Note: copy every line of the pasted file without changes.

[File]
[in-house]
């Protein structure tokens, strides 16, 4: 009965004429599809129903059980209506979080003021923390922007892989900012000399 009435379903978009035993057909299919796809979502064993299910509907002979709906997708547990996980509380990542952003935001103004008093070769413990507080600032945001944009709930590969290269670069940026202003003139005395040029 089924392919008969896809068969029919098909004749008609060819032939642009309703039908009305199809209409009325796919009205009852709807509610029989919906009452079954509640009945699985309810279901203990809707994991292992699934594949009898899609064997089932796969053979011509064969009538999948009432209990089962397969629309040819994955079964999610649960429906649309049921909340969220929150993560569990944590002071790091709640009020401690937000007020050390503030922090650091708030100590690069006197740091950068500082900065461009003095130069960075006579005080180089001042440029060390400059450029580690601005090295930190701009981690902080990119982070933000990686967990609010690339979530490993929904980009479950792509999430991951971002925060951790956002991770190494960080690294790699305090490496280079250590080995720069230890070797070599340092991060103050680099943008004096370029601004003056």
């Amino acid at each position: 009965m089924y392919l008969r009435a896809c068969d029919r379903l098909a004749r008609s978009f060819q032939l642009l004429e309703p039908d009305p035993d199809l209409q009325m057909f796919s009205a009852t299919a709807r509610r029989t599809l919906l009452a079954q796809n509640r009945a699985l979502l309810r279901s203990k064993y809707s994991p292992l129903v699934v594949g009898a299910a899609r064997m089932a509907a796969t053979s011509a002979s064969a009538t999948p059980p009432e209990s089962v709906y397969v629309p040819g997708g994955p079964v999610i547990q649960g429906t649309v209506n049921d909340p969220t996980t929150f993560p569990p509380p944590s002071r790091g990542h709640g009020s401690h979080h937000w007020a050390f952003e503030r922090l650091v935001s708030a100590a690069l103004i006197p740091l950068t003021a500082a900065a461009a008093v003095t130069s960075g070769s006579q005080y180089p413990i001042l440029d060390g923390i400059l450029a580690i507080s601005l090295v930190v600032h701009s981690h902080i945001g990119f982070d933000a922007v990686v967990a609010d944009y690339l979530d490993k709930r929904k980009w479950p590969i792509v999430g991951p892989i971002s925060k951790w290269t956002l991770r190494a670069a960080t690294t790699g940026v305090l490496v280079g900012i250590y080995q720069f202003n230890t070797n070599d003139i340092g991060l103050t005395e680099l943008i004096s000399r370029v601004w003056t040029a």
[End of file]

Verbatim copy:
[in-house]
């Protein structure tokens, strides 16, 4: 009965004429599809129903059980209506979080003021923390922007892989900012000399 009435379903978009035993057909299919796809979502064993299910509907002979709906997708547990996980509380990542952003935001103004008093070769413990507080600032945001944009709930590969290269670069940026202003003139005395040029 089924392919008969896809068969029919098909004749008609060819032939642009309703039908009305199809209409009325796919009205009852709807509610029989919906009452079954509640009945699985309810279901203990809707994991292992699934594949009898899609064997089932796969053979011509064969009538999948009432209990089962397969629309040819994955079964999610649960429906649309049921909340969220929150993560569990944590002071790091709640009020401690937000007020050390503030922090650091708030100590690069006197740091950068500082900065461009003095130069960075006579005080180089001042440029060390400059450029580690601005090295930190701009981690902080990119982070933000990686967990609010690339979530490993929904980009479950792509999430991951971002925060951790956002991770190494960080690294790699305090490496280079250590080995720069230890070797070599340092991060103050680099943008004096370029601004003056």
């Amino acid at each position: 009965m089924y392919l008969r009435a896809c068969d029919r379903l098909a004749r008609s978009f060819q032939l642009l004429e309703p039908d009305p035993d199809l209409q009325m057909f796919s009205a009852t299919a709807r509610r029989t599809l919906l009452a079954q796809n509640r009945a699985l979502l309810r279901s203990k064993y809707s994991p292992l129903v699934v594949g009898a299910a899609r064997m089932a509907a796969t053979s011509a002979s064969a009538t999948p059980p009432e209990s089962v709906y397969v629309p040819g997708g994955p079964v999610i547990q649960g429906t649309v209506n049921d909340p969220t996980t929150f993560p569990p509380p944590s002071r790091g990542h709640g009020s401690h979080h937000w007020a050390f952003e503030r922090l650091v935001s708030a100590a690069l103004i006197p740091l950068t003021a500082a900065a461009a008093v003095t130069s960075g070769s006579q005080y180089p413990i001042l440029d060390g923390i400059l450029a580690i507080s601005l090295v930190v600032h701009s981690h902080i945001g990119f982070d933000a922007v990686v967990a609010d944009y690339l979530d490993k709930r929904k980009w479950p590969i792509v999430g991951p892989i971002s925060k951790w290269t956002l991770r190494a670069a960080t690294t790699g940026v305090l490496v280079g900012i250590y080995q720069f202003n230890t070797n070599d003139i340092g991060l103050t005395e680099l943008i004096s000399r370029v601004w003056t040029a």